- Rhabdoid tumor is a pediatric cancer characterized by the biallelic inactivation of SMARCB1, a subunit of the SWI/SNF chromatin remodeling complex. SMARCB1 inactivation leads to SWI/SNF redistribution to favor a proliferative dedifferentiated cellular state. Although this deletion is the known oncogenic driver, SWI/SNF therapeutic targeting remains a challenge.
- Mithralog EC-8042 evicts mutated SWI/SNF from chromatin and is effective in rhabdoid tumor. SWI/SNF blockade triggers chromatin compartment remodeling and promoter reprogramming leading to differentiation and amplification of H3K27me3, the catalytic mark of PRC2. Treatment of rhabdoid rumor xenografts with EC-8042 leads to marked, durable tumor regression and differentiation of the tumor tissue into benign mesenchymal tissue, including de novo bone formation.
The results of a collaborative research between EntreChem SL, Van Andel Research Institute (Grand Rapids, MI, USA) and The Children’s Hospital of Philadelphia (Philadelphia PA, USA), among others, focused on new strategies against Rhabdoid Tumor (RT), a pediatric tumor whose four-year survival is still 10–40%, in great need for more effective and less toxic targeted therapy, have been published in the journal EMBO Molecular Medicine.
The research, led by Dr. Patrcik Grohar, focuses on the inactivation of SMARCB1, a subunit of the SWI/SNF chromatin remodeling complex. Although this deletion is the known oncogenic driver, there are limited effective therapeutic options for these patients. An unbiased screening of cell line panels identified a heightened sensitivity of rhabdoid tumor to mithramycin and the mithralog EC-8042. The sensitivity was superior to traditional DNA damaging agents and linked to the causative mutation of the tumor, SMARCB1 deletion. Mithramycin blocks SMARCB1-deficient SWI/SNF activity and displaces the complex from chromatin to cause an increase in H3K27me3. This triggers chromatin remodeling and enrichment of H3K27ac at chromHMM-defined promoters to restore cellular differentiation. These effects occurred at concentrations not associated with DNA damage and were not due to global chromatin remodeling or widespread gene expression changes.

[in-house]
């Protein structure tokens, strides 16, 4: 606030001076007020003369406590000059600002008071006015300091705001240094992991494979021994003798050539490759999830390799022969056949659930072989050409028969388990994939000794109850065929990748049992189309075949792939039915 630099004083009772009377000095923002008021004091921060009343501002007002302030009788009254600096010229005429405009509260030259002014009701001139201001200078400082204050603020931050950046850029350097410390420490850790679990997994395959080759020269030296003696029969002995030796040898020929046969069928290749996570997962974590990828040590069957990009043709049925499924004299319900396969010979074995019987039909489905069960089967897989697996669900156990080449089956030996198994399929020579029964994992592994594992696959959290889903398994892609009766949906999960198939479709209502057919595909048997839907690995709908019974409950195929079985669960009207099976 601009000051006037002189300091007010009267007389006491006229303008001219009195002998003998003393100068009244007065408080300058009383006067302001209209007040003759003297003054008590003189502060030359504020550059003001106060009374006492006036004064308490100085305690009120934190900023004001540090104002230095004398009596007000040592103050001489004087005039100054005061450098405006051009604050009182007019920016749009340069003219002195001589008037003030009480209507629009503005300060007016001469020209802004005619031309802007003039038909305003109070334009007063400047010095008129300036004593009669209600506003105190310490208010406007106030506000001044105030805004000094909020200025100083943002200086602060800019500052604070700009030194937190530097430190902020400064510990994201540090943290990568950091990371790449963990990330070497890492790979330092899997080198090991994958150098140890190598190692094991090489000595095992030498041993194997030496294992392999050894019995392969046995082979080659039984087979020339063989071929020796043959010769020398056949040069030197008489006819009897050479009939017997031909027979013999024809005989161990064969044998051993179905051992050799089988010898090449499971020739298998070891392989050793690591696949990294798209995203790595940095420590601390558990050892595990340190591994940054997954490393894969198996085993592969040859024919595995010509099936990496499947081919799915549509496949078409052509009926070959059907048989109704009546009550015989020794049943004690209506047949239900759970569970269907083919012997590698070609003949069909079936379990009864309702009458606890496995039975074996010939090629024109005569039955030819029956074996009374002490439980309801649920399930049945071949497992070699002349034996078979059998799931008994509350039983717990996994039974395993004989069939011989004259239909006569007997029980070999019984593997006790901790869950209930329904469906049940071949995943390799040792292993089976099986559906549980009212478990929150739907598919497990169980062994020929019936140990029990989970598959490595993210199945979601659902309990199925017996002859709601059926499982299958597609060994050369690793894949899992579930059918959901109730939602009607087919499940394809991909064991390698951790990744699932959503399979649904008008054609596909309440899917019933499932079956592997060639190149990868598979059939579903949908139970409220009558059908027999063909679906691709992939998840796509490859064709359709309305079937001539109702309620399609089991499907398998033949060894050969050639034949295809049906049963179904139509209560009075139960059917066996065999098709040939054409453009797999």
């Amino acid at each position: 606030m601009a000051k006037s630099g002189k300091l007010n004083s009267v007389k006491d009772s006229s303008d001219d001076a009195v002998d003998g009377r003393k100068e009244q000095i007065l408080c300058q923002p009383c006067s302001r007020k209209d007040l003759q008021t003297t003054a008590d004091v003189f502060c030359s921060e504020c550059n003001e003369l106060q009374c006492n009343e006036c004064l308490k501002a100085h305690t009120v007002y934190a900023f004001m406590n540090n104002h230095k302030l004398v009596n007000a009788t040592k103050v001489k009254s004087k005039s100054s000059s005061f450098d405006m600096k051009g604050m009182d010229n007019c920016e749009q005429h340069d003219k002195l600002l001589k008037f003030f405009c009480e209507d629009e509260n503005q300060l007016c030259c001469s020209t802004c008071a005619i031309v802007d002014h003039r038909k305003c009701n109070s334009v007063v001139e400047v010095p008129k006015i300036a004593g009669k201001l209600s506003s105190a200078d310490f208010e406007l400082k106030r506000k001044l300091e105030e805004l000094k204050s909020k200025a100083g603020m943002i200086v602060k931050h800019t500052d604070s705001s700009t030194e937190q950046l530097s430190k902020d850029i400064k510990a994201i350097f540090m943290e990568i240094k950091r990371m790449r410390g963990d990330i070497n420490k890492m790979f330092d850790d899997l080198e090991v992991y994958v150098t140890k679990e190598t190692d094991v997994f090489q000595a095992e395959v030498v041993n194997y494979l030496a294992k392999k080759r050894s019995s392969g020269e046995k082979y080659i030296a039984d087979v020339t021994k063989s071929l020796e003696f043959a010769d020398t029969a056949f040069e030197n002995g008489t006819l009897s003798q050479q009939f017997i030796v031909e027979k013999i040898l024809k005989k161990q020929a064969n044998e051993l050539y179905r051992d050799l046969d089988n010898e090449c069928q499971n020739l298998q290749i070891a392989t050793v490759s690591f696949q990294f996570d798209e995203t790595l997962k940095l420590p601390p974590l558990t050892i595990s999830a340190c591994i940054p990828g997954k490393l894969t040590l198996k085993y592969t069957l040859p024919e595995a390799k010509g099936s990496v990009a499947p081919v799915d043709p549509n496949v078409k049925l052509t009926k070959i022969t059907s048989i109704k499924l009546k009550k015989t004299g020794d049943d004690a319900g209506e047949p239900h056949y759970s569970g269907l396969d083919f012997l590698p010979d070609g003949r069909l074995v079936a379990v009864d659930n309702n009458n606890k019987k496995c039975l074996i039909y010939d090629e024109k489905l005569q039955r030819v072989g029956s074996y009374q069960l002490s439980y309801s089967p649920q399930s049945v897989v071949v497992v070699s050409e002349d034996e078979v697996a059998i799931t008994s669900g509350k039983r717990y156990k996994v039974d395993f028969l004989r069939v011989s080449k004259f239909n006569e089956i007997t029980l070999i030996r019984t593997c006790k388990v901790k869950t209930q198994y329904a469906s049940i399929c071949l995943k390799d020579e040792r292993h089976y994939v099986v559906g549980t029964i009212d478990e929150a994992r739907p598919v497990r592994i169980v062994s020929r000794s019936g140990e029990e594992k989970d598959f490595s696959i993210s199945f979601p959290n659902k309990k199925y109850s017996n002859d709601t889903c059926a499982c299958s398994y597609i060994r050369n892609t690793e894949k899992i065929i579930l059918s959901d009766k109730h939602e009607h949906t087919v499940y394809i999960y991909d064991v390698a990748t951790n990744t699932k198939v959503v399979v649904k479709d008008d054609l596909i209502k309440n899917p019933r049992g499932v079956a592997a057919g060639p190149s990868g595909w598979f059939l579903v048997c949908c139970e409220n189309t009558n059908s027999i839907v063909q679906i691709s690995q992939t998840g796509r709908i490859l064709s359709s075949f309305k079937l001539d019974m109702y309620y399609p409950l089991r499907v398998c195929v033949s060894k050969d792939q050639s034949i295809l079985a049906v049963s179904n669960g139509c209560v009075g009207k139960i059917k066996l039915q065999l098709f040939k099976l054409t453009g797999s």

Importantly, a single 3-day infusion of EC-8042 caused dramatic regressions of RT xenografts, recapitulated the increase in H3K27me3, and cellular differentiation described in vitro, resulting in permanent cures in 3/8 mice.
Similar to the in vitro results, there was striking evidence of mesenchymal differentiation of the xenograft treated with EC-8042 with the appearance of trabecular-like ossification as well as cartilage and adipocytes. The presence of osteoblasts and embedded osteocytes in the trabecular architecture provides further support for EC-8042 inducing osteogenesis.
For full details, see: Chasse MH, et al, Mithramycin induces promoter reprogramming and differentiation of rhabdoid tumor, EMBO Mol Med. 2021, doi: 10.15252/emmm.202012640
EC-8042 shows a favorable toxicity profile, and these results establish EC-8042 as a novel clinical candidate for rhabdoid tumor and tumors with mutated or dysregulated SWI/SNF.
EC-8042 has just completed preclinical development by EntreChem SL, and is ready for clinical trials (Investigator Brochure available under CDA). EC-8042 is a hybrid natural product obtained from genetically modified bacteria by combinatorial biosynthesis.
EntreChem SL: www.entrechem.com